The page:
Shoulder instability is a condition characterized by a loose shoulder joint that is able to move too much within the socket. Sometimes it becomes a chronic problem after a dislocation, which occurs when the ball of the upper arm bone comes out of the socket. The resulting instability may produce frequent slipping or partial dislocation known as subluxation, as well as full dislocation.
Shoulder instability can occur after an acute injury that stretches or tears the ligaments in the shoulder or be due to overuse. In other cases, a naturally loose joint capsule simply does not hold the ball of the humerus tightly in its socket. Athletes whose sports involve repetitive overhead motions, such as tennis and volleyball players and swimmers, have a higher instance of developing instability. The shoulder is more susceptible to this type of condition than other joints are because it provides the arm with a tremendous range of motion. But if a dislocation takes place, the muscles, tendons and ligaments of the shoulder may tear or loosen, resulting in the persistent slippage associated with instability.
People with unstable shoulders may experience pain and limited motion in the joint and feel that moving in the wrong way will cause their shoulder to dislocate. This may discourage participation in sports that require stretching the arm overhead. Younger patients who experience a traumatic dislocation are more likely to develop shoulder instability.
Shoulder instability can be diagnosed after a medical history has been taken and a physical examination performed. The exam may include certain tests of movement in order to evaluate potential shoulder instability. Additionally, imaging tests such as X-rays or MRI scans may be necessary to provide clear visualization of the bones and tissues around the shoulder.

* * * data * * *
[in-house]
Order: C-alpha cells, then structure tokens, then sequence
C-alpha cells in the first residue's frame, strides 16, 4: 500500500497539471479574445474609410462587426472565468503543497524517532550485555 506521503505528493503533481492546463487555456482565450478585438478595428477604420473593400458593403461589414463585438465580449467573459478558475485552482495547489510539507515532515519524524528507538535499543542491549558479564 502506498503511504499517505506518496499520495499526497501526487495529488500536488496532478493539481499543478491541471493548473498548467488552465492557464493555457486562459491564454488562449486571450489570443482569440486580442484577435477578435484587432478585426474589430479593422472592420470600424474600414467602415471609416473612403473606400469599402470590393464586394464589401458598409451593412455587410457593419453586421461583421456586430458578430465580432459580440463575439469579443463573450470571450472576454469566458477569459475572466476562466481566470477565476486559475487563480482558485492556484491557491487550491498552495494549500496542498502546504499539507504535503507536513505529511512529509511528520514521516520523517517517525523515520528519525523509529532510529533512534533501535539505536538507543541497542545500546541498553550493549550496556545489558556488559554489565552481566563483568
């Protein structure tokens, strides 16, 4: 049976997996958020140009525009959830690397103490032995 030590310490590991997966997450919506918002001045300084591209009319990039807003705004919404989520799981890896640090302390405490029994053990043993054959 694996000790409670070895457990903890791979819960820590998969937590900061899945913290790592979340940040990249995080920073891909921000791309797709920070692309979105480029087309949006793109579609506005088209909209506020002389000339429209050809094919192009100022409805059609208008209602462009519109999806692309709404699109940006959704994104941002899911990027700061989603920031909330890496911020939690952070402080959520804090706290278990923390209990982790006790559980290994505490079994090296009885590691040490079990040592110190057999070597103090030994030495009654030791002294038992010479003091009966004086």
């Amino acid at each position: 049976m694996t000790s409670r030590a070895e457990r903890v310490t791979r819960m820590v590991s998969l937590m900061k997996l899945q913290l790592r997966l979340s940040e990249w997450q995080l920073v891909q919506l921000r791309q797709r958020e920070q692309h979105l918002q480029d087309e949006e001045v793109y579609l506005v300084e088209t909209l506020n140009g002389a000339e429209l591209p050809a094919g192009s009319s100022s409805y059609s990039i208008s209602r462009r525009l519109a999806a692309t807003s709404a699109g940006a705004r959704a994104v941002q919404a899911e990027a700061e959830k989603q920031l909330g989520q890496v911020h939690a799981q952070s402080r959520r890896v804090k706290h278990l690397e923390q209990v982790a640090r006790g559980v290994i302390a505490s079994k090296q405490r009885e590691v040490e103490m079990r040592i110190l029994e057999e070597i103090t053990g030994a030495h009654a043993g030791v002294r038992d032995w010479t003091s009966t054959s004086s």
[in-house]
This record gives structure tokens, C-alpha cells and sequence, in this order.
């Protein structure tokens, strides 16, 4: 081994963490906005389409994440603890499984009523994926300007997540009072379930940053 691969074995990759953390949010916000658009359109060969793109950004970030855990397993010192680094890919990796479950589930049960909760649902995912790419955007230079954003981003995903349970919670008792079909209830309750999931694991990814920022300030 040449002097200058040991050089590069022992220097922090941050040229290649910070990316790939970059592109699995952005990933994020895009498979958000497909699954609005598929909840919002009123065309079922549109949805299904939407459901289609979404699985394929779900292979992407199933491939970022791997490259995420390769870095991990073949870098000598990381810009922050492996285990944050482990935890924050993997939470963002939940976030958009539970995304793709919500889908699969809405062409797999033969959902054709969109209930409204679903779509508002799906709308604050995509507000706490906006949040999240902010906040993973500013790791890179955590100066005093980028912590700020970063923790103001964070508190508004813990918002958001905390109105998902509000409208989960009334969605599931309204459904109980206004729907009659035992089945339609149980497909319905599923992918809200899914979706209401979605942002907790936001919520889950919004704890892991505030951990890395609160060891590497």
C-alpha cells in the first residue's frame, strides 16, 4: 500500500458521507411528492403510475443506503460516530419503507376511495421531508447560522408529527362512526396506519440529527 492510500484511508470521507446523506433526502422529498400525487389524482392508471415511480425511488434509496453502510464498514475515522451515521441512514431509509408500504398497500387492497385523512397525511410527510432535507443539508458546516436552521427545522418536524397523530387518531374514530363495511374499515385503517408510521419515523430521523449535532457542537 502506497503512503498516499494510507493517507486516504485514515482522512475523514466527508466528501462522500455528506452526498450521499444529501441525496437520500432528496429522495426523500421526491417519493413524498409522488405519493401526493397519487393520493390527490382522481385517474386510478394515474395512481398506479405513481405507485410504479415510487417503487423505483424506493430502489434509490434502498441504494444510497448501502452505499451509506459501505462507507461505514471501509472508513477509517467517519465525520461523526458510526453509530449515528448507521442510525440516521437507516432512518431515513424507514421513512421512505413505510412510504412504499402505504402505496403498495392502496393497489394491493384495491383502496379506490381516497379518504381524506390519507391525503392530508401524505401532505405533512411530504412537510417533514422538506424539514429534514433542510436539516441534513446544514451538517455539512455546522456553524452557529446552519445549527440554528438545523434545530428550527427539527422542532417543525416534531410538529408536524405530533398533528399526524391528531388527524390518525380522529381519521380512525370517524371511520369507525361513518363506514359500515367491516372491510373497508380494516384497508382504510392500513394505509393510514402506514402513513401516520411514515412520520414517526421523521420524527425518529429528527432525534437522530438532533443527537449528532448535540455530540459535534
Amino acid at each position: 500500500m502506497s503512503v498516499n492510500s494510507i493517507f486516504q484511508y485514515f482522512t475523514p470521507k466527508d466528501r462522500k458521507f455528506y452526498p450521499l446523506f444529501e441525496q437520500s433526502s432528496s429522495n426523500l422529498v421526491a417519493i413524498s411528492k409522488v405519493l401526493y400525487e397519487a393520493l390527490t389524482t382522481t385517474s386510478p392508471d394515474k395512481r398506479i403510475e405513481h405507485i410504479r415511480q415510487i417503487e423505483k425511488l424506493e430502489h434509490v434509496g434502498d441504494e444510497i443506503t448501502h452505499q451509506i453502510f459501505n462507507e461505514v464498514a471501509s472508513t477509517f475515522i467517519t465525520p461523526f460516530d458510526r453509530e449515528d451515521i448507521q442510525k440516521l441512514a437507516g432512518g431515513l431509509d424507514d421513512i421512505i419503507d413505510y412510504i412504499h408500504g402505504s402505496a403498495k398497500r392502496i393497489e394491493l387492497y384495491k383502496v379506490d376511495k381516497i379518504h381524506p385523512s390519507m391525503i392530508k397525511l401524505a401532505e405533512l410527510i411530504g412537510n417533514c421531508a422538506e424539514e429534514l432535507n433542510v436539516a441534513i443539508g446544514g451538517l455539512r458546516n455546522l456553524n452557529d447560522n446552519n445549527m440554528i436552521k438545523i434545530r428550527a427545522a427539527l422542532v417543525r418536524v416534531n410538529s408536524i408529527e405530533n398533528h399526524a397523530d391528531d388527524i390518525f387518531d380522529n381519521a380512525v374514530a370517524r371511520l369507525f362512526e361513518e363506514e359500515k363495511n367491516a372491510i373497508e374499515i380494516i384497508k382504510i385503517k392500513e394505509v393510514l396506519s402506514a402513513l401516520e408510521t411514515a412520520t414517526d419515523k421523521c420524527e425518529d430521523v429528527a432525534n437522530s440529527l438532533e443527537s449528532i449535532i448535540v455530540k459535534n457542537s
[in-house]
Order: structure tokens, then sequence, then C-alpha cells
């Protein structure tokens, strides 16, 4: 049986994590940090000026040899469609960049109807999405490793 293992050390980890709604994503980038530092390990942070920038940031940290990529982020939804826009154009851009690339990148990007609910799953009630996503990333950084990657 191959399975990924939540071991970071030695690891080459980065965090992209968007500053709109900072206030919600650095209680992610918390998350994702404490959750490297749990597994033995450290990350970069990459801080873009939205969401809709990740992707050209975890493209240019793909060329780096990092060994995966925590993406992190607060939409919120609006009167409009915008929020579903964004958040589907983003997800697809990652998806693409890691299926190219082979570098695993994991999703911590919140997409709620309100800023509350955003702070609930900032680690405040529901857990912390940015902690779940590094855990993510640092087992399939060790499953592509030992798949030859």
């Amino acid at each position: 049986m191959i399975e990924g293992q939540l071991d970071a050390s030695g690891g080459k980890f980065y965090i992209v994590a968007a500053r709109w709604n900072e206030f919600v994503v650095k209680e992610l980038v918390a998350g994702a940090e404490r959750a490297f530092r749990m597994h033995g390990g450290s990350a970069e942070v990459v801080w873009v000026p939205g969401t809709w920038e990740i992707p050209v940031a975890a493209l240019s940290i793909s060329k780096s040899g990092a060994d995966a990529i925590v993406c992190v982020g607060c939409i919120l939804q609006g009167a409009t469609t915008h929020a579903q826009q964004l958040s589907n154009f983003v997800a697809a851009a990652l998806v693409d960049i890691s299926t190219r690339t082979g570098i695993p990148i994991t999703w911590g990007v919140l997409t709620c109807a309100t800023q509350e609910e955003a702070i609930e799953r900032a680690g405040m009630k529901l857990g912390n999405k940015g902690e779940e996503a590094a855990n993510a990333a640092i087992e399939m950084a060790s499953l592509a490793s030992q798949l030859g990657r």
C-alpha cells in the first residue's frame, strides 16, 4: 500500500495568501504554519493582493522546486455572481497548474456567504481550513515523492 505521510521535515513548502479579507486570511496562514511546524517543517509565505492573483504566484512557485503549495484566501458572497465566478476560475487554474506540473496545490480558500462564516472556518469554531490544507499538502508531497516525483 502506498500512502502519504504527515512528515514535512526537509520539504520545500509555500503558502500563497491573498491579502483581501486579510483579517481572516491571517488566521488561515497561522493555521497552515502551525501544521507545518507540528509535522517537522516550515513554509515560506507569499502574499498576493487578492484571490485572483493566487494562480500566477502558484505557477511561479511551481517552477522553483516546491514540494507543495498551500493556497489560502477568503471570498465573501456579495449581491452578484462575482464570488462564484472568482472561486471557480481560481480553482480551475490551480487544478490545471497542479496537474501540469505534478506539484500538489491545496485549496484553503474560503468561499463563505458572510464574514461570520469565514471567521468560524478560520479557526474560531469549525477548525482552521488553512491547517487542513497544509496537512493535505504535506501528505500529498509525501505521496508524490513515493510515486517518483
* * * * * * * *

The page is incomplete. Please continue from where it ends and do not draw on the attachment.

Treatment for shoulder instability usually begins with conservative measures including resting the affected arm, physical therapy and use of non-steroidal anti-inflammatory medications. However, for some people these approaches may fail to provide relief. At that point, surgical treatment may be recommended. Instability surgery varies depending on the cause of the condition, but usually aims to tighten the loose ligaments of the shoulder. The two most common types of instability surgery include Bankart repair and capsular shift procedures, which may be performed in combination.
Bankart repair is used for shoulders prone to dislocation and it involves the surgeon removing torn or degenerated tissue and any bone spurs that rub on the tendons of the shoulder. The torn ligaments are then reattached to the bone with suture anchors.
Capsular shift is used to decrease and tighten the joint capsule, which is the lining of the joint, when it is too large. This is accomplished by folding the affected ligaments over on themselves and suturing them in this more layered position.
Both of these outpatient surgeries can often be performed through arthroscopy, which allows for minimally invasive procedures with smaller incisions and shorter recovery times.
Patients are required to wear a sling or another immobilization device for several weeks after surgery to correct shoulder instability in order to properly support and protect the arm. Pain medication and applications of ice may be necessary for at least a few days following the procedure. Physical therapy can be very effective in restoring the flexibility and strength to the shoulder. The length of time for a patient to achieve full recovery varies depending on how extensive the damage was, but typically takes several months.
As with any type of surgery, a procedure to repair shoulder instability does pose a risk of complications, although it is uncommon. The risks may include bleeding, infection, development of a blood clot, shoulder stiffness, failure of the repair to heal, shoulder weakness, failure to provide symptom relief and injury to a blood vessel or nerve.